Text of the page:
Edmonton Oilers

How the Blackhawks upset the Oilers in the Stanley Cup Qualifiers

How the Blackhawks upset the Oilers in the Stanley Cup Qualifiers

There was a lot the Western Conference's No. 12 seeded Blackhawks did right to upset the West's No. 5 seeded home ice Oilers in the Stanley Cup Qualifiers.

Here's some observations:

Greasy goals

There was a common theme for a lot of the goals the Hawks scored against the Oilers, they were hard-earned and a lot of them were deflected into the Oilers' net. Five of the Blackhawks' 16 goals in the series came off deflections.

Matthew Highmore had a tip-in late in Game 3 to set the table for the 4-3 comeback victory, then scored the same way to put the Hawks ahead 2-1 in the first period of Game 4. Blackhawks captain Jonathan Toews had a Connor Murphy shot deflect off his shin pad for the game-winning goal in Game 3 with 1:16 remaining in regulation.

Throughout the series, the forwards got the puck to the D-men in the offensive zone and got to the front of the net to create a screen or try for a tip-in. The formula constantly worked for the Hawks and they need to keep at it for as long as they're in the postseason.

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Keeping McDavid and Draisaitl in check

Leon Draisaitl and Connor McDavid had the first and second most points in the NHL before the pause, respectively.

Against the Blackhawks in the qualifying round, they had a combined 15 points (five goals, four assists for McDavid; and three goals, three assists for Draisaitl), which may not read like an accomplishment, but considering the uncanny offensive talent the two possess, the Hawks definitely succeeded in limiting their chances and keeping them from reaching their full level of production or potential in the series.

Related: More hard-earned goals and a killer PK advance Blackhawks to Round One

Coach Jeremy Colliton and his Hawks definitely got the best of McDavid and Draisaitl when they were the home team and had last change in Games 3 and 4. Colliton often put Toews' line against McDavid's — as well as the Blackhawks' fourth line with center David Kamp occasionally. 

Toews and his line were able to play solid defense against McDavid and the other Edmonton combos they faced. The Blackhawks captain was also able to help the Hawks hang onto the puck, winning 55.34% of the faceoffs he took in the series. McDavid won 43.1% of his draws in the qualifying round.

The PK

The Hawks went 12-for-17 on the penalty kill, including 5-for-5 in Game 4, in the play-in series against the Oilers. Chicago only allowing Edmonton five power-play goals in the entire series is pretty impressive as the Oilers touted the best power-play in the league during the regular season.

Maintaining a strong PK would benefit the Hawks in Round One, but so would staying out of the box to avoid an unfavorable momentum swing.

Captain seriously good

Toews had a monster series, resembling his former 2010 Conn Smythe-winning self in how he was able to take over some of the games in the qualifying round against top players like McDavid and Draisaitl.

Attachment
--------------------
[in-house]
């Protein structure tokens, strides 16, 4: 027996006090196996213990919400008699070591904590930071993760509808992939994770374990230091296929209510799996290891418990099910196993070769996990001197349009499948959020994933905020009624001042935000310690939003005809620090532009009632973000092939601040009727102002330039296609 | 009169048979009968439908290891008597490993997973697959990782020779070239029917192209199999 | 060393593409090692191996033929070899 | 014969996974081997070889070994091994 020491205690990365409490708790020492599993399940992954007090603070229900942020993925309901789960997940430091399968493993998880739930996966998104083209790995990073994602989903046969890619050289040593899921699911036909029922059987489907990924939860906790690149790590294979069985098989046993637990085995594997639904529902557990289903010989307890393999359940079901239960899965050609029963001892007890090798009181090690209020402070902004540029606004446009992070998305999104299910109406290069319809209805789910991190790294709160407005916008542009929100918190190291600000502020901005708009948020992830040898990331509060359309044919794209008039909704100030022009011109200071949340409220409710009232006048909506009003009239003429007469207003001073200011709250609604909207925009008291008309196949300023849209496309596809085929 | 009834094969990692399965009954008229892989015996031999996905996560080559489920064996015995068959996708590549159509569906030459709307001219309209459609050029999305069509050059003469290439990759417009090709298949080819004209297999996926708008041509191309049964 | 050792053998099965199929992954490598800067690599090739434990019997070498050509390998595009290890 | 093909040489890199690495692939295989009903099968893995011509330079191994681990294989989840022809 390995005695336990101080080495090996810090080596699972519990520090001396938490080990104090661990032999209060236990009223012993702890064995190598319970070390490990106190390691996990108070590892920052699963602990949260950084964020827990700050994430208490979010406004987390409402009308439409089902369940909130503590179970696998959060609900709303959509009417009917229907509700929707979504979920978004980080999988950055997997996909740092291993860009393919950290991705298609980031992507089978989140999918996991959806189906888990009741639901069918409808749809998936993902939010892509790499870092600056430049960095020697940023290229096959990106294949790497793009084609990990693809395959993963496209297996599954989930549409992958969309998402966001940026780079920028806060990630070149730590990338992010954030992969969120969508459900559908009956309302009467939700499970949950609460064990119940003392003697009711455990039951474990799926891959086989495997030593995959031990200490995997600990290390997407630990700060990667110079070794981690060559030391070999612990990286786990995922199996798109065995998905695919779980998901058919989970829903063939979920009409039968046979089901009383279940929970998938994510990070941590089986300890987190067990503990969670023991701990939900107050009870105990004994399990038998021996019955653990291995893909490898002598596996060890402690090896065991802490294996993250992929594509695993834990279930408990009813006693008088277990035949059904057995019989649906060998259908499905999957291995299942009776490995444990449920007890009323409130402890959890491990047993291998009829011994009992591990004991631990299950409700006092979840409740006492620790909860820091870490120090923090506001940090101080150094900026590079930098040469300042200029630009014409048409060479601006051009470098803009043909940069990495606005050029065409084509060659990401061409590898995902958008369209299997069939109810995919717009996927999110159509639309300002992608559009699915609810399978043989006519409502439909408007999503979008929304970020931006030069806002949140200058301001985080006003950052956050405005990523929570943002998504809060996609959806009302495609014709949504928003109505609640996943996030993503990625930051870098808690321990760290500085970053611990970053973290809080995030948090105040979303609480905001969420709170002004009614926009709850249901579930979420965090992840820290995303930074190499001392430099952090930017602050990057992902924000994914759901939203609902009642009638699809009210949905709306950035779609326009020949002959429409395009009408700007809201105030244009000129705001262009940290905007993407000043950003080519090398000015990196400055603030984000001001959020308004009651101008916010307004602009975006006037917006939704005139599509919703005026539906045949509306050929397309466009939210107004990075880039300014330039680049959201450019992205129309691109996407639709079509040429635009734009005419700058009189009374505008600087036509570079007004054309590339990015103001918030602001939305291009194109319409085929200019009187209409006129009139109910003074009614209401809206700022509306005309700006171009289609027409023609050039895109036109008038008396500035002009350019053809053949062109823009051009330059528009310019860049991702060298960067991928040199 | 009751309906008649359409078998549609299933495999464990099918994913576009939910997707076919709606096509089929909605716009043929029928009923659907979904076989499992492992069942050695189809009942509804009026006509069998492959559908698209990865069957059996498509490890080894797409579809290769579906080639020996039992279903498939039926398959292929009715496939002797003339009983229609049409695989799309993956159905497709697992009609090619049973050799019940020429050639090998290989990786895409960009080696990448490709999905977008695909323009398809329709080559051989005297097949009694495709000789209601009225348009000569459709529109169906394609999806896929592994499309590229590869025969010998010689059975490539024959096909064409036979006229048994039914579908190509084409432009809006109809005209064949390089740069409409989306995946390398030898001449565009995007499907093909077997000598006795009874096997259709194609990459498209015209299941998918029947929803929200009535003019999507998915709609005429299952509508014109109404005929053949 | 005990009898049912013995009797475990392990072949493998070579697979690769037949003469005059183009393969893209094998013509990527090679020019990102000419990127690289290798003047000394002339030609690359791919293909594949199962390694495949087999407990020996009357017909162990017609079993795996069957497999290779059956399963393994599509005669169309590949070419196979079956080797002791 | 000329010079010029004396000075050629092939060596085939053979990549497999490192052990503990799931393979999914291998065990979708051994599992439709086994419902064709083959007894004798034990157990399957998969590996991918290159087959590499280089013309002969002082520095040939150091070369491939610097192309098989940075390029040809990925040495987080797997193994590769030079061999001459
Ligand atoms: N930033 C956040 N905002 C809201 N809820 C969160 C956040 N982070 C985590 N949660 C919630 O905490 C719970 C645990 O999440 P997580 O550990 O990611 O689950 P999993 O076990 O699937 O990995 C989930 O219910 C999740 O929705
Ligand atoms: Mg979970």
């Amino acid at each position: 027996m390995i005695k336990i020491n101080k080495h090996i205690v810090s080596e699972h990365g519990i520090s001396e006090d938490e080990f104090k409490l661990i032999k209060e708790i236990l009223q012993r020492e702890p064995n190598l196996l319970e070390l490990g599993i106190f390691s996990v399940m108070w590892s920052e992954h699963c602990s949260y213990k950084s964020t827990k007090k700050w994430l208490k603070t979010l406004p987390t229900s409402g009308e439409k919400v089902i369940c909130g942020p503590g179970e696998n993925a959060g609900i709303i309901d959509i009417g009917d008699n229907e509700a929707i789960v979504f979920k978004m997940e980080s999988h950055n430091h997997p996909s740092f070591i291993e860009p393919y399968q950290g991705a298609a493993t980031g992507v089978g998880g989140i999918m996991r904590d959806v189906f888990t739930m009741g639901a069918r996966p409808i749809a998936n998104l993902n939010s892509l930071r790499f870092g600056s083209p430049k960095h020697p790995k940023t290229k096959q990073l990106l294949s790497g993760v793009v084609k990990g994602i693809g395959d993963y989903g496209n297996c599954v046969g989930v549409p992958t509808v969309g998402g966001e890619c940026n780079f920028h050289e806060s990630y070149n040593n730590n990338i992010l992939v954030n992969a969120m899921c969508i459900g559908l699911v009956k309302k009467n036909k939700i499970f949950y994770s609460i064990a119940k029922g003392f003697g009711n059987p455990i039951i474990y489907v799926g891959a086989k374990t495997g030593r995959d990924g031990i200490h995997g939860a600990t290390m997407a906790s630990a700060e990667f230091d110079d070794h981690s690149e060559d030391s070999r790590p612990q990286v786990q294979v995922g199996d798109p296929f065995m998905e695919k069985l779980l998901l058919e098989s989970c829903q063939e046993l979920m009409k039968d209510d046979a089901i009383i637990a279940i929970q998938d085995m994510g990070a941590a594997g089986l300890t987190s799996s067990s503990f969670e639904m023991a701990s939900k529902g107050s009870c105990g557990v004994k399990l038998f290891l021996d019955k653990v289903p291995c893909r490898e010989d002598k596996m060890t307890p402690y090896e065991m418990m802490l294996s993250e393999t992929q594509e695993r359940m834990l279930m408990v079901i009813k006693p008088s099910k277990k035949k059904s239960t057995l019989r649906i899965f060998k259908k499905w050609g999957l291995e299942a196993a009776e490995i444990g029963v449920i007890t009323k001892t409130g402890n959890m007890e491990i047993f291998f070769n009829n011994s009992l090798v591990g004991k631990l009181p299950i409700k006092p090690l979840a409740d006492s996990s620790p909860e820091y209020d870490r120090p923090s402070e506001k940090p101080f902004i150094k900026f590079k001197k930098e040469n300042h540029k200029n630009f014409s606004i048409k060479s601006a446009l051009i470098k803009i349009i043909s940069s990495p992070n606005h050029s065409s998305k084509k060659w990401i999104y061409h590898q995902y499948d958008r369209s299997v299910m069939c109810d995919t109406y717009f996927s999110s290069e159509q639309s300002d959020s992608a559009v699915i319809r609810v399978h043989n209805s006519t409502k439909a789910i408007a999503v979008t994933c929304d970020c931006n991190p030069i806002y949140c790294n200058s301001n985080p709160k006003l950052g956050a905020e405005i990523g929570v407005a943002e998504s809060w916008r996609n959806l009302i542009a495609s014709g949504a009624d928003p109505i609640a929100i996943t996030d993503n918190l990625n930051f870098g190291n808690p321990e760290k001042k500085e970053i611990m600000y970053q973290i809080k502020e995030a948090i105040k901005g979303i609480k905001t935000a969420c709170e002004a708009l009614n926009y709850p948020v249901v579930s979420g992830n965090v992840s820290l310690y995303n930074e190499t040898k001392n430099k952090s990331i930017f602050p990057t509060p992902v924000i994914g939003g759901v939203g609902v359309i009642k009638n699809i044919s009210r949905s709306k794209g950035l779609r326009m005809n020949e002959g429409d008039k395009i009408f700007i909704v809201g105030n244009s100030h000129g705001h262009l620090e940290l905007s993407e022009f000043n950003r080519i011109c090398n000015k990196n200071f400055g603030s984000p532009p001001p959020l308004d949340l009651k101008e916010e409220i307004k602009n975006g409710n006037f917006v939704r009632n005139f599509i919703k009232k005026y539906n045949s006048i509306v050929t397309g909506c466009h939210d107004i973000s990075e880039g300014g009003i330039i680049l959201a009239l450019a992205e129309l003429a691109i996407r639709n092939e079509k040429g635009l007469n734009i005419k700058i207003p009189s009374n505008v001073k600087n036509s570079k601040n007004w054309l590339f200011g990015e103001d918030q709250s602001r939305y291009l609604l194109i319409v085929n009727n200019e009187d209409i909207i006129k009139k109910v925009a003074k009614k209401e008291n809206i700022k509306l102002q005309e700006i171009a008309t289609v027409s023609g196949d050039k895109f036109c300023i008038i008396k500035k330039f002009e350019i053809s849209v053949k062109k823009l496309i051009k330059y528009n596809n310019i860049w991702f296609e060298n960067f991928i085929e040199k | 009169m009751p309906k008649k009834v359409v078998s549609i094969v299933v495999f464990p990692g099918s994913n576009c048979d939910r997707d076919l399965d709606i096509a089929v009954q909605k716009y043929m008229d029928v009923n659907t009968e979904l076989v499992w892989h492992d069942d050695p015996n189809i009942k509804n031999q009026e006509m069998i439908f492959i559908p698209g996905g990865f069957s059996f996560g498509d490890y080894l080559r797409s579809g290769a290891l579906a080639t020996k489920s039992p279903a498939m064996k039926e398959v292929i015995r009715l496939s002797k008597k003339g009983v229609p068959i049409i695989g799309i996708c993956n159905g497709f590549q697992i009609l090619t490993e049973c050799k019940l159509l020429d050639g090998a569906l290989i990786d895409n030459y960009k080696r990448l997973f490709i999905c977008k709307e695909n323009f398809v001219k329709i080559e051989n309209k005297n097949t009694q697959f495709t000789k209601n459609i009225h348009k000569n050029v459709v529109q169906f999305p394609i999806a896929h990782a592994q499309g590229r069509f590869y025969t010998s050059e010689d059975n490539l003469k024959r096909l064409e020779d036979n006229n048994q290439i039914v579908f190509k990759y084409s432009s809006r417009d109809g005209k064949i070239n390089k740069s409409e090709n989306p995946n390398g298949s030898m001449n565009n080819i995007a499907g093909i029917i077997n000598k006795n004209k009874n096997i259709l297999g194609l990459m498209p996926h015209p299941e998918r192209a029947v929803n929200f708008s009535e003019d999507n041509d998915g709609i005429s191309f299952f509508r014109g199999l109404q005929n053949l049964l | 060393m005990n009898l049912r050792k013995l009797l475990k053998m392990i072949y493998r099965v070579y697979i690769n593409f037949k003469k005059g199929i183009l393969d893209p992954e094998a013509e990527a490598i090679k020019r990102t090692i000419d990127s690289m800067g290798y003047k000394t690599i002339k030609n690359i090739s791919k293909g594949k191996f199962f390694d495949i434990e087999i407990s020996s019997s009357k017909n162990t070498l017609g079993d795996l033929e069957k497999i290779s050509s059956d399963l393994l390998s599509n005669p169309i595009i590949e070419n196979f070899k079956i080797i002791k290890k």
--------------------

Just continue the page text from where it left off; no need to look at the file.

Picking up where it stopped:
In addition to being able to limit McDavid and win a majority of his draws, Toews had seven points (four goals, three assists) in the series. 

The three-time Stanley Cup champ had two two-goal games (Game 1 and Game 3) in the series and won a battle behind the net to get rookie Dominik Kubalik the puck in front for the series-clinching goal in Game 4.

The Crow

After missing the first 12 days of the Hawks' Phase 3 training camp after recovering from COVID-19, Crawford progressed into looking like the two-time Stanley Cup champion goalie he is and appears to have plenty of quality hockey left in the tank.

After allowing 13 total goals in the first three games of the series, Crawford played his best contest on Friday, saving 43 of 45 Oilers shots for the win. It definitely looks like he's now in postseason form.

Young guns

The Blackhawks younger players really stepped up in the qualifying round series. After Jonathan Toews, Kirby Dach was arguably the most consistently good Hawk.

Dach, 19, was only held off the scoresheet in Game 4 after logging a three-game point streak with four assists to start the series. He became the first Blackhawks rookie to score a point in his first three playoff games since Eddie Olczyk in 1985.

Kubalik, 24, set a new Blackhawks record for rookie points in a playoff game with his five-point performance in Game 1, scoring two power-play goals and picking up three assists. Steve Larmer held the previous record. Larmer had four points (one goal, three assists) in Game 2 of the 1983 Division Finals. Larmer went on to win the Calder Trophy in 1983.

Kubalik also became the first player to record five points in his postseason debut in NHL history. 

Highmore, 24, put the Hawks ahead 2-1 at 7:56 of the first period of Game 4 after tipping in a Duncan Keith shot from in front of the net. It was the second straight game Highmore scored off a deflection. In Game 3, he tied the game 3-3 at 14:13 of the third period, deflecting a shot from defenseman Slater Koekkoek past Oilers goalie Mikko Koskinen and setting the table for Toews to complete the 4-3 comeback victory.

More hard-earned goals and a killer PK advance Blackhawks to Round One

More hard-earned goals and a killer PK advance Blackhawks to Round One

The Blackhawks won Game 4 of the Stanley Cup Qualifiers on Friday 3-2 to go up in the series 3-1 and eliminate the Oilers in Edmonton. The Hawks will face either the Colorado Avalanche or the Vegas Golden Knights in Round One of the Stanley Cup Playoffs.

Here are five takeaways:

They're back